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by Andy Crouch


Why I Am Hopeful

It won't be easy for us—and that's good.

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Berkshire Hathaway CEO Warren Buffett reiterated his best-known investing principle in the New York Times last Thursday: "Be fearful when others are greedy, and be greedy when others are fearful." It's a vivid way of saying that the best investors are, to borrow a phrase from macroeconomics, counter-cyclical. Their investing sentiments are set by simply observing the prevailing mood in the marketplace, and doing the opposite.

Something like this maxim applies to the work of any Christian who wants to discern the times and speak truthfully about our culture. Reinhold Niebuhr famously said he wanted his preaching to "comfort the afflicted, and afflict the comfortable"—strangely akin to Buffett's guideline. The whole record of the Hebrew prophets is counter-cyclical, seen most vividly in the transition from Isaiah 1–39 to Isaiah 40–66. The first half of the canonical book contains searing denunciations of a complacent, compromised people at the height of their comfort. The second half, its sights trained on a decimated population in exile, begins, "Comfort my people." And Isaiah has his own version of Buffett-style counter-cyclicality: "Every valley shall be exalted, and every mountain and hill made low."

Well, our culture is pretty afflicted right now. Which is why I am more hopeful than I've been in a long time.

I am not hopeful because I envision an easy way out of the current economic mess. We are entering into the Great Deleveraging, where an entire country of consumers will have to pare back their reliance on cheap mortgages and abundant credit cards. (Remember when your mailbox was stuffed with credit card offers? Seen any lately?) The national savings rate might even rise above 0%—yes, that is zero percent, the proportion Americans have been collectively saving for several years now. But that means that consumption, a major engine of our economy, will have to decline dramatically.

I am not hopeful because I have confidence in whoever will be elected president in 15 days. I have grave concerns, as a Christian and as a citizen, about both candidates and will in all likelihood vote for neither. (Not for the first time—in 2004 I wrote in Colin Powell.)

I am not hopeful because I think we are well prepared for what is ahead of us. We are not. We are a terrifyingly unserious people, our heads buzzing with trivia and noise. This is more true, if anything, of American Christians than the rest of our country. The stark contrast between what I experience among Christians anywhere else in the world—and not just the "Third World," because Canada and Germany and Britain and Singapore come to mind as quickly as Uganda and India—and American Christians is astonishing. We are preoccupied with fads intellectual, theological, technological, and sartorial. Vanishingly few of us have any serious discipline of silence, solitude, study, and fasting. We have, in the short run, very little to offer our culture, because we live in the short run.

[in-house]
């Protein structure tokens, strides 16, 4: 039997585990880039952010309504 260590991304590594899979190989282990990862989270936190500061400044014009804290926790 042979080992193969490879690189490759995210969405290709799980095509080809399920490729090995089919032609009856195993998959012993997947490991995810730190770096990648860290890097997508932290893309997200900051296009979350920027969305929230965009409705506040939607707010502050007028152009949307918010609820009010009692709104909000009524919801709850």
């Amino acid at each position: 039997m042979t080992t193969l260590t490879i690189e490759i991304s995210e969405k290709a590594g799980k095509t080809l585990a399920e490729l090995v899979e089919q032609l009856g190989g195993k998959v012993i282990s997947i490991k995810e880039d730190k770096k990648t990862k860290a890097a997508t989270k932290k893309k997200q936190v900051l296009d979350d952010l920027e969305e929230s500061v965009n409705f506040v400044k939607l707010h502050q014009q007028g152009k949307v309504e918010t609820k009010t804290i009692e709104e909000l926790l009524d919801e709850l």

I am not hopeful because I think life is going to get easier in America. I am hopeful because I think it is going to get harder, and in a very good way. And I am hopeful because I think this means my children and grandchildren will live in a deeply and truly better world than I would have thought possible a few years ago.

I want to differentiate this hope from a kind of declinism among some of my "progressive" Christian friends, who frankly seem to salivate over the prospect that our capitalist culture may be teetering on the brink of collapse. I don't share their sense of satisfaction, and I don't share their analysis. At the analytical level, I believe liberal democracy and free markets are resilient and beneficial systems of human governance (granted that they are also, as Churchill said, the least bad of the alternatives). They have powerful self-correcting capacities. There is a reason that the American stock market has fallen the least of all the major world exchanges in the past few weeks. We have an impressively transparent economic system that, while certainly not preventing corruption and greed, does reveal it and punish it sooner than any comparable system, and frequently, though not always, rewards effort and innovation more effectively. Our political system is less robust, to be kind, but outside the depressing morass of electoral politics there are public servants of incredible intelligence and character—among whom I would certainly include Ben Bernanke, Henry Paulson, and Sheila Bair, along with many of the prospective leaders in an Obama administration. Precisely at times of crisis, as we've seen, the idiocy of politics can still be overcome by credible leadership from civil servants like these. I am deeply proud to live in a country where someone as fantastically wealthy as Paulson spends his days, nights, and weekends doing the largely thankless task of public service. Our markets and our system of government, for all their flaws, are an amazing renewable resource handed on to us by our forebears.

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